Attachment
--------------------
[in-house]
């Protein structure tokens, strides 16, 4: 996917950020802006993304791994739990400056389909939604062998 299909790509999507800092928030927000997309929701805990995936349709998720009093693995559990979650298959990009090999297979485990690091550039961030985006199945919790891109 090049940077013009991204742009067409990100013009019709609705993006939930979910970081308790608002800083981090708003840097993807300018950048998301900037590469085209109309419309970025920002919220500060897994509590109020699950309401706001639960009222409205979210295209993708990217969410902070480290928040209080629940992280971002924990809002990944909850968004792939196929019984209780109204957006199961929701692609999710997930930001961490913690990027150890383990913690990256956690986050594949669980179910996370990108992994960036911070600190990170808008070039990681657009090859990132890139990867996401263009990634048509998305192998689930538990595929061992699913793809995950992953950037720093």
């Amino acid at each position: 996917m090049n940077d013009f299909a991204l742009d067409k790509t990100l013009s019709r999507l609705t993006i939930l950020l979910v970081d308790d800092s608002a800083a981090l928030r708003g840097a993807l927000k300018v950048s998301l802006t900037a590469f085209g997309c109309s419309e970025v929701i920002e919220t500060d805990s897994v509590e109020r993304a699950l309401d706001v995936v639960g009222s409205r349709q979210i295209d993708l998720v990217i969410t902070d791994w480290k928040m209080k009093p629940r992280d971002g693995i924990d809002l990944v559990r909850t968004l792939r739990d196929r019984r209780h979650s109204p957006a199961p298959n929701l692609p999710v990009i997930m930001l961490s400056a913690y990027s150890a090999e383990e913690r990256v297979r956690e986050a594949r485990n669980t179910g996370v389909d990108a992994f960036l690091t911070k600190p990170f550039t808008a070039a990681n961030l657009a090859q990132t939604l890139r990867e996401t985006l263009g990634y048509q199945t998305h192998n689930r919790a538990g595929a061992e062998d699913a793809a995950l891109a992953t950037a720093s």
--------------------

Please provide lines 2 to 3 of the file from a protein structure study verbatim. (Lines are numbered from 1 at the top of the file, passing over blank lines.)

């Protein structure tokens, strides 16, 4: 996917950020802006993304791994739990400056389909939604062998 299909790509999507800092928030927000997309929701805990995936349709998720009093693995559990979650298959990009090999297979485990690091550039961030985006199945919790891109 090049940077013009991204742009067409990100013009019709609705993006939930979910970081308790608002800083981090708003840097993807300018950048998301900037590469085209109309419309970025920002919220500060897994509590109020699950309401706001639960009222409205979210295209993708990217969410902070480290928040209080629940992280971002924990809002990944909850968004792939196929019984209780109204957006199961929701692609999710997930930001961490913690990027150890383990913690990256956690986050594949669980179910996370990108992994960036911070600190990170808008070039990681657009090859990132890139990867996401263009990634048509998305192998689930538990595929061992699913793809995950992953950037720093």
């Amino acid at each position: 996917m090049n940077d013009f299909a991204l742009d067409k790509t990100l013009s019709r999507l609705t993006i939930l950020l979910v970081d308790d800092s608002a800083a981090l928030r708003g840097a993807l927000k300018v950048s998301l802006t900037a590469f085209g997309c109309s419309e970025v929701i920002e919220t500060d805990s897994v509590e109020r993304a699950l309401d706001v995936v639960g009222s409205r349709q979210i295209d993708l998720v990217i969410t902070d791994w480290k928040m209080k009093p629940r992280d971002g693995i924990d809002l990944v559990r909850t968004l792939r739990d196929r019984r209780h979650s109204p957006a199961p298959n929701l692609p999710v990009i997930m930001l961490s400056a913690y990027s150890a090999e383990e913690r990256v297979r956690e986050a594949r485990n669980t179910g996370v389909d990108a992994f960036l690091t911070k600190p990170f550039t808008a070039a990681n961030l657009a090859q990132t939604l890139r990867e996401t985006l263009g990634y048509q199945t998305h192998n689930r919790a538990g595929a061992e062998d699913a793809a995950l891109a992953t950037a720093s």